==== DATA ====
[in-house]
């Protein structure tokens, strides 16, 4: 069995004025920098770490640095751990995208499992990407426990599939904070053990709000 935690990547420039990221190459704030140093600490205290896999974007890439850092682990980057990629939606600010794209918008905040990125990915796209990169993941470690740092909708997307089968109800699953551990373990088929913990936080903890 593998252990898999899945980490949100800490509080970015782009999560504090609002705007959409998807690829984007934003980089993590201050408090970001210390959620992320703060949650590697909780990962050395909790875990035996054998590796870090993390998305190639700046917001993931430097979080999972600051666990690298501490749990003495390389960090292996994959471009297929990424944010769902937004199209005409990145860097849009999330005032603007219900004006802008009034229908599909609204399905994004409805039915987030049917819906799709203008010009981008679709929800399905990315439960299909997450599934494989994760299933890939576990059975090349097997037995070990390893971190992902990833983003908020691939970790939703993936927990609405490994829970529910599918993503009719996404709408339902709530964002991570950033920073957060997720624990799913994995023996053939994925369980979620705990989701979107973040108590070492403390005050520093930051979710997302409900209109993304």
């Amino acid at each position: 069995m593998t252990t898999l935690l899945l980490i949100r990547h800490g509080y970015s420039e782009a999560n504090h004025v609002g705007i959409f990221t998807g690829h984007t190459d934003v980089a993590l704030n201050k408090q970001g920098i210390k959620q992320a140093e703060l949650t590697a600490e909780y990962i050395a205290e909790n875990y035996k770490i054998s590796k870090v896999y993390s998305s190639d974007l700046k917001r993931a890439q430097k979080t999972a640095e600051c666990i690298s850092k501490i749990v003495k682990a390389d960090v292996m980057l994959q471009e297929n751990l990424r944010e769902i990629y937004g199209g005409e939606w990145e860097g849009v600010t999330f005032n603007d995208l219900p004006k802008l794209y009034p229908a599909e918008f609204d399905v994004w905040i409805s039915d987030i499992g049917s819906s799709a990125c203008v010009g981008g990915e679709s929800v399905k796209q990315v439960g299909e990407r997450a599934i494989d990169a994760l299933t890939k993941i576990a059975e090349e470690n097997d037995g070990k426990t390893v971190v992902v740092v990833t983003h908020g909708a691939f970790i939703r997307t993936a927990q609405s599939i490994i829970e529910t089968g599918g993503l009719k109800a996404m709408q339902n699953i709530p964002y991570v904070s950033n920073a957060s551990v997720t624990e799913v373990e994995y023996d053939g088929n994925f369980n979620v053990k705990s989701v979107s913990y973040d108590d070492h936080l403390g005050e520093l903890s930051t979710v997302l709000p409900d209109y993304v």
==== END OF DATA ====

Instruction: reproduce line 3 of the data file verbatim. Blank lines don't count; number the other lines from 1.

């Amino acid at each position: 069995m593998t252990t898999l935690l899945l980490i949100r990547h800490g509080y970015s420039e782009a999560n504090h004025v609002g705007i959409f990221t998807g690829h984007t190459d934003v980089a993590l704030n201050k408090q970001g920098i210390k959620q992320a140093e703060l949650t590697a600490e909780y990962i050395a205290e909790n875990y035996k770490i054998s590796k870090v896999y993390s998305s190639d974007l700046k917001r993931a890439q430097k979080t999972a640095e600051c666990i690298s850092k501490i749990v003495k682990a390389d960090v292996m980057l994959q471009e297929n751990l990424r944010e769902i990629y937004g199209g005409e939606w990145e860097g849009v600010t999330f005032n603007d995208l219900p004006k802008l794209y009034p229908a599909e918008f609204d399905v994004w905040i409805s039915d987030i499992g049917s819906s799709a990125c203008v010009g981008g990915e679709s929800v399905k796209q990315v439960g299909e990407r997450a599934i494989d990169a994760l299933t890939k993941i576990a059975e090349e470690n097997d037995g070990k426990t390893v971190v992902v740092v990833t983003h908020g909708a691939f970790i939703r997307t993936a927990q609405s599939i490994i829970e529910t089968g599918g993503l009719k109800a996404m709408q339902n699953i709530p964002y991570v904070s950033n920073a957060s551990v997720t624990e799913v373990e994995y023996d053939g088929n994925f369980n979620v053990k705990s989701v979107s913990y973040d108590d070492h936080l403390g005050e520093l903890s930051t979710v997302l709000p409900d209109y993304v």